Recalling impact of fire a year on

Michelle Slater

The Boolarra Folk Festival “will never be the same again” for Elke Frank and Steve Koczwara, who are marking a year since they lost their home in the Budgeree-Yinnar South fires on the same day as the local music festival.

The couple were one of two families to lose their house, both on Healeys Road, in last year’s March bushfires, and decided “the time is right” to think about rebuilding on their two-hectare block.

Ms Frank and Mr Koczwara met with architects on Sunday after Ms Frank performed with local group Little Orchestra of Abundance at the Boolarra Folk Festival on Saturday.

“We are very thankful we have a terrific community, they’ve been extremely supportive and sought to help emotionally and in concrete ways,” Mr Koczwara told The Express.

“We’ve been pretty positive all the way through which gave us some resilience, we can see things will fall into place given time.”

Last year, Ms Frank received a VicEmergency warning while rushing out for a sound check to play at the festival with her band The Magentas.

Mr Koczwara stayed behind to monitor conditions before he evacuated to later learn their house was destroyed that evening.

The couple returned soon after to sift through the ashes to find the remnants of burnt ceramic pots, coins and cutlery, hoping to find any sentimental items.

The pair is now displaying a sculpture and some jewellery made out of the scorched roofing iron by a local artist.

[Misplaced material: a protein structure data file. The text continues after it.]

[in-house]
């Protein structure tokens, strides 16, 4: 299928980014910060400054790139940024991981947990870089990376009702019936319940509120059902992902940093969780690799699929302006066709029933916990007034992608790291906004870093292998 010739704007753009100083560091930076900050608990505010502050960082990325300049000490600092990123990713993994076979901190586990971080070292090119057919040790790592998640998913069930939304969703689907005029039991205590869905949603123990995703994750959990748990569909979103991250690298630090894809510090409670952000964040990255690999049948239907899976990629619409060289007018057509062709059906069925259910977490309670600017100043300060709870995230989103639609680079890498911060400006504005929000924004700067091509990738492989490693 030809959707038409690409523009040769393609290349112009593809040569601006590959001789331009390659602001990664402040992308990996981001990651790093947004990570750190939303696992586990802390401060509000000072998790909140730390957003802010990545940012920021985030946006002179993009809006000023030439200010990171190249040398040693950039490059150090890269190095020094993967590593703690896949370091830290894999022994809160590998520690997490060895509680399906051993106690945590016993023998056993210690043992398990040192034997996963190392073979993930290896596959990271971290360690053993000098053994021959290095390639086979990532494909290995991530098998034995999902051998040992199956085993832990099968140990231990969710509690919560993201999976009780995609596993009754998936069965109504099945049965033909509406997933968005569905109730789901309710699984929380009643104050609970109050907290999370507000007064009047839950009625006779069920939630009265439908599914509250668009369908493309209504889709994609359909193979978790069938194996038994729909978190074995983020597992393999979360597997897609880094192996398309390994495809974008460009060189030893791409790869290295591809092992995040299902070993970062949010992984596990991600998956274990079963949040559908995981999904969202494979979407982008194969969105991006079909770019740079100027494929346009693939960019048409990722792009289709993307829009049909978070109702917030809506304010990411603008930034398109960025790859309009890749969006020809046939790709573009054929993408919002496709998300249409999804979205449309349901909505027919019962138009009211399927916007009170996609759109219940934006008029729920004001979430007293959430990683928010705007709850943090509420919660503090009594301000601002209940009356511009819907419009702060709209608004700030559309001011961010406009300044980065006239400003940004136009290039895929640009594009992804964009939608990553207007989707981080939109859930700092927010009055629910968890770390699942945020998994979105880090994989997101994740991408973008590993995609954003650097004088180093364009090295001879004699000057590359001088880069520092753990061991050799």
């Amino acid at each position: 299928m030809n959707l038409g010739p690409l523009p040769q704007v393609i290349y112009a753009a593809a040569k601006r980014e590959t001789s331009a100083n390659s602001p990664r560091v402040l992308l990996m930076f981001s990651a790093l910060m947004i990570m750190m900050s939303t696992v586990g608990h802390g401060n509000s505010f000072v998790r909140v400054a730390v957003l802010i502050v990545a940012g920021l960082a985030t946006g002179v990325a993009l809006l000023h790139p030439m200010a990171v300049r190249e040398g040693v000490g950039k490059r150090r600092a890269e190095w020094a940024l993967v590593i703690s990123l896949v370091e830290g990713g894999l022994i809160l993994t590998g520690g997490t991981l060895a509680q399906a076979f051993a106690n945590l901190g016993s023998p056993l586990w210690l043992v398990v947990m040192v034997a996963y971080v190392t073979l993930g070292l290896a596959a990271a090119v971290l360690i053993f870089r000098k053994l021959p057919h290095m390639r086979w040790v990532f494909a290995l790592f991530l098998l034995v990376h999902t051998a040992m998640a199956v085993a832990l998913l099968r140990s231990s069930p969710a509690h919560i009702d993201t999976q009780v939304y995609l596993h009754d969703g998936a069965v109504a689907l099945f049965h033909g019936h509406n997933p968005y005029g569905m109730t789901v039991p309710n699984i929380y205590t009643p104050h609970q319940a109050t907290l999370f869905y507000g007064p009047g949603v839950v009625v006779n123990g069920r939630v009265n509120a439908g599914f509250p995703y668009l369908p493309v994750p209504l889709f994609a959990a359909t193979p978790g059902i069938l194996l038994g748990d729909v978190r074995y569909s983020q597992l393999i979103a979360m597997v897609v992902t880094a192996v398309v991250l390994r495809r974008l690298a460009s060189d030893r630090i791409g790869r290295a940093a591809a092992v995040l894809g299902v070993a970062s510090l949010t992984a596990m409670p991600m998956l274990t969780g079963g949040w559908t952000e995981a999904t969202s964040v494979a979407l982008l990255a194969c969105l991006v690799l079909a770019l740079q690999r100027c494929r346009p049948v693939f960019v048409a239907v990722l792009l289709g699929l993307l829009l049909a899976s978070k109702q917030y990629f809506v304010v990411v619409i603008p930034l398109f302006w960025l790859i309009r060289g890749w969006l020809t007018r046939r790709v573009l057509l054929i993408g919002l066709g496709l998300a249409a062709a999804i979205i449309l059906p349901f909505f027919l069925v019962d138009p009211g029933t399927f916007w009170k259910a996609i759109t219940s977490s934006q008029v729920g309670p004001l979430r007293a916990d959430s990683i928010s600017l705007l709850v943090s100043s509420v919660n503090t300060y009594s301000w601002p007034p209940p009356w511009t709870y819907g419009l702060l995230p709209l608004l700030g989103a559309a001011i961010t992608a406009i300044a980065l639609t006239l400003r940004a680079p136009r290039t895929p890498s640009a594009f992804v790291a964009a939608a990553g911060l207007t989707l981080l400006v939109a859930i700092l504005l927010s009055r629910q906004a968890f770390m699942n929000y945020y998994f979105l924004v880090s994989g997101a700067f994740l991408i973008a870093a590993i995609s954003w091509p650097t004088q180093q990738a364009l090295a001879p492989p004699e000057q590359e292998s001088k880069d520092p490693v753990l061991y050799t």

“It was more disillusioning rummaging through the ashes, it was a constant reminder of what was there, but we responded differently,” Mr Koczwara said.

Ms Frank said she found it challenging going to reach for mundane items such as socks or basic kitchen implements only to realise they were gone.

“This was boring old stuff you think you have, and going shopping for an ironing board or scissors is not much fun,” she said.

Dealing with the contents insurer proved to be a heartache, particularly with Mr Koczwara’s collection of more than 4000 “treasured” books, where he had to supply every title.

“This was emotionally challenging when we were most vulnerable, the contents insurer was combative, they undermined our claims at every opportunity and the complaints process was terrible,” he said.

“They made me detail every single item, reviewed the claim, and then systematically reduced the values of items.”

The couple said they were “overwhelmed” by the community’s generosity after the fire, with strangers, friends and family offering them accommodation and local businesses offering them goods and services.

Ms Frank said she went to purchase a pair of shoes in Traralgon and the shop assistant was so moved that she paid for the pair out of her own pocket.

“I went back a few weeks ago and bought her a bottle of Baileys,” Ms Frank said.